Receiver 72 receives signals containing response data and clock synchronizing information. Response data is data defining the correct answers to questions, and can be received before, during, or after questions are posed. Clock synchronizing information is a periodic time-of-day signal used to maintain accuracy of timer 3. Both types of signal are preferably formatted as serial digital signals using well known communication techniques. It is anticipated that these signals can originate from a variety of sources, including the television broadcasting station, another broadcasting station established expressly for this purpose, a broadcasting station providing radio-paging services, or other source. Although in this embodiment the signals are received off-air by antenna 75, it is envisaged that the signals can be conveyed via cable, or within the television broadcast signal itself, or by other means. Discriminator 73 discriminates between response data and clock signals, sending response data to controller 1 and clock signals to timer 3. Controller 1 is adapted to compare the response made by the player to the correct answer received from discriminator 73 and to accumulate a score value accordingly. If desired, different questions can also have different score values, these values being conveyed to the player's device as part of the response data.
The clock signals fed to timer 3 from discriminator 73 cause timer 3 to be set to the received time periodically, in this example once every minute. This ensures that the time values recorded are accurate, so that in this embodiment the procedure used in other embodiments for calculating absolute times from intervals recalled from the memory is not required. As the timing accuracy is high, the speed of responses to questions can be used to weight the value of correct answers if required. Having calculated the score, controller 1 can display the result on display 71. In a further extension of the concept, display 71 can be a printer or similar device for producing hard-copy output, thereby allowing coupons to be printed indicating that a prize has been won. Other forms of prize dispensing are also envisaged, such as production of a magnetically coded card.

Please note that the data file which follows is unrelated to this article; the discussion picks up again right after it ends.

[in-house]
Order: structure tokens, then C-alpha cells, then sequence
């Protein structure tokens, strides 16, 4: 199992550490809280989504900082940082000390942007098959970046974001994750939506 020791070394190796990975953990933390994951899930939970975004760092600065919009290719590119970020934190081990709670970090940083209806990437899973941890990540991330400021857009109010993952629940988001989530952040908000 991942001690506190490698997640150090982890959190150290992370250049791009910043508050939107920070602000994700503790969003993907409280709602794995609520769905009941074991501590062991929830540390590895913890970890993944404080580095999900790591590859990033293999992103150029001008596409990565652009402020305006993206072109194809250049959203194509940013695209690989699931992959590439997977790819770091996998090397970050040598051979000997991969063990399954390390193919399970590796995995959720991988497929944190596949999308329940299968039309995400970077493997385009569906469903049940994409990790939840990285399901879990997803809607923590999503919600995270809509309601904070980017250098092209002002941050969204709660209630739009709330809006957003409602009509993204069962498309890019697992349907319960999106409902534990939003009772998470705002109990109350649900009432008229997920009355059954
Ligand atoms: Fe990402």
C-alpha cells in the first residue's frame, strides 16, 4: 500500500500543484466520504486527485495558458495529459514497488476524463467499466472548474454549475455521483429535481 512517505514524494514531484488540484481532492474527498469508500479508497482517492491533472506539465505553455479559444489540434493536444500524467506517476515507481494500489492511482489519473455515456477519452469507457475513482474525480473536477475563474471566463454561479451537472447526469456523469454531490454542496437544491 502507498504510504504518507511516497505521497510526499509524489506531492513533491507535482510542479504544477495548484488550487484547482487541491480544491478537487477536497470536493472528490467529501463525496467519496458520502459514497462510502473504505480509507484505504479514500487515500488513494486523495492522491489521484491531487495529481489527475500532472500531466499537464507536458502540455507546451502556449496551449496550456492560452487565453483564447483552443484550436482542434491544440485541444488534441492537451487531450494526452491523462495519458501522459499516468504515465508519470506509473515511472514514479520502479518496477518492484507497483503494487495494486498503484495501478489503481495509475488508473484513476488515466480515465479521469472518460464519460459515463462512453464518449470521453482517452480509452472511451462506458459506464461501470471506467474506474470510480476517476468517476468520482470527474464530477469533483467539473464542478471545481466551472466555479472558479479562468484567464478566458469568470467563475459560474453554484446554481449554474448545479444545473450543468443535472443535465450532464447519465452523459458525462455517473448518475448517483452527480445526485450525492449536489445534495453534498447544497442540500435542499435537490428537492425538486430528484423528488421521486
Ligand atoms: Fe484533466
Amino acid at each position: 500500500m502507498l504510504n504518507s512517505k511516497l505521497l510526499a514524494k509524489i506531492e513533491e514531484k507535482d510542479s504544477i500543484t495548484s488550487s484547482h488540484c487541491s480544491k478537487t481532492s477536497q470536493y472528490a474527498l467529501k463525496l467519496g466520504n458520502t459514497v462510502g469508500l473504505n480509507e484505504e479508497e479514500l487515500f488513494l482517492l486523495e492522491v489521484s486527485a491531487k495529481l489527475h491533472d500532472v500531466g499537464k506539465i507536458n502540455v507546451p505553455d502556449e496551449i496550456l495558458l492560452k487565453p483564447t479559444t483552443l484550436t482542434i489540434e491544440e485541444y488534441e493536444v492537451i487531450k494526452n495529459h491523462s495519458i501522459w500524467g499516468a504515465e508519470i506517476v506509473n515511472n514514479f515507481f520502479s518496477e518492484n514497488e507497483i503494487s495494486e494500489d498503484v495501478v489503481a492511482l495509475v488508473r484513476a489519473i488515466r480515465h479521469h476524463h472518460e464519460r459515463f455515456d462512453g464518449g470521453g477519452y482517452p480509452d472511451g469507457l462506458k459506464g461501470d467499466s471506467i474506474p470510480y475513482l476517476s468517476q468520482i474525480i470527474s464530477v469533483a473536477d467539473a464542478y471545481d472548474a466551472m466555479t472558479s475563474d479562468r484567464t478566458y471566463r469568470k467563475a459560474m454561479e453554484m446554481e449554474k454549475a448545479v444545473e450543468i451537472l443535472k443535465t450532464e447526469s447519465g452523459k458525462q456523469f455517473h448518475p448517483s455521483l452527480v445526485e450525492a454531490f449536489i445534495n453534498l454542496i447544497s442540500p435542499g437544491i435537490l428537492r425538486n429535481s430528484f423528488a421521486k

Another feature of the embodiment of FIG. 7 is that clock 2, timer 3 and memory 4 are situated on a removable card (card 74 of FIG. 7). This arrangement allows the user to convey the card, rather than the whole device, to the place where responses are verified. This card can be constructed using well-known smartcard techniques.
According to a further useful variation of the invention, prevention of cheating can be achieved by equipping controller 1 to enable recording of responses only during predetermined time intervals. For example, if a viewer wishes to compete in a quiz show which is broadcast at 7.30 pm each day, for a duration of 30 minutes, values representing these times are stored in memory 4 at the time of sale of the device. At that time clock 2 is also enabled, and timer 3 is initialised to a predetermined value. Controller 1 then waits until timer 3 reaches the value corresponding to the time 7.30 pro, as stored in memory 4, at which time response recording is enabled. After 30 minutes, response recording is again inhibited. This can be repeated for a number of days if required. This embodiment of the invention is suited to use in cases where the rules of the game are such that the precise moment of response is not important, so long as the responses are made during the time of broadcast of the quiz. One advantage of this arrangement is that it is not necessary to store the timing information relating to each recorded response, thereby reducing the amount of data that must be stored.
According to another useful variation of the invention, the need to visit a central station for scoring or verification can be eliminated by providing means to communicate stored response and timing data to one or more central stations via a telephone network. For this purpose, the invention as described in any of the preceding embodiments can be adapted to communicate with a computer at a remote location at a time later than the recording of responses. For example, interface 6 of the embodiment shown in FIG. 1 can comprise a modem, acoustically coupled to a telephone instrument. An application of this embodiment is as follows. At the time of broadcast of a quiz show, the player enters responses using any method of the invention. The responses and timing information corresponding thereto are stored in the memory of the device according to the invention. At the conclusion of the programme, or some time later, the correct or preferred responses are published and each player scores his or her responses, using the written copy of the responses for reference. If the resulting score gives the player sufficient cause for optimism, the player can phone a central scoring station, and when so prompted, place the acoustic coupler of the invention (which can, for example, be beeper 70 of FIG. 7) against the telephone receiver. The player initiates a recall process, for example by pressing an appropriate button on the device. A computer equipped with modem at the scoring station then accepts the recalled response data and timing information. The current timer value is also transmitted from the device to the scoring computer via the telephone. The clock period used by the timer of the device can also be measured by the scoring computer, for example, by measuring the tone frequency received in the course of communication, the frequency having a known relationship to the clock frequency to be measured. Using a reference time and date, registered at the time of receiving the current timer value of the response recording device, the scoring computer computes from the timing values transmitted and, optionally, the clock period measured, the time and date of each response recorded. This computed information can be used to verify the claimed score. To ensure that one player does not register responses more than once, each recording device is preferably equipped with a unique identifying code, which is also transmitted to the scoring station.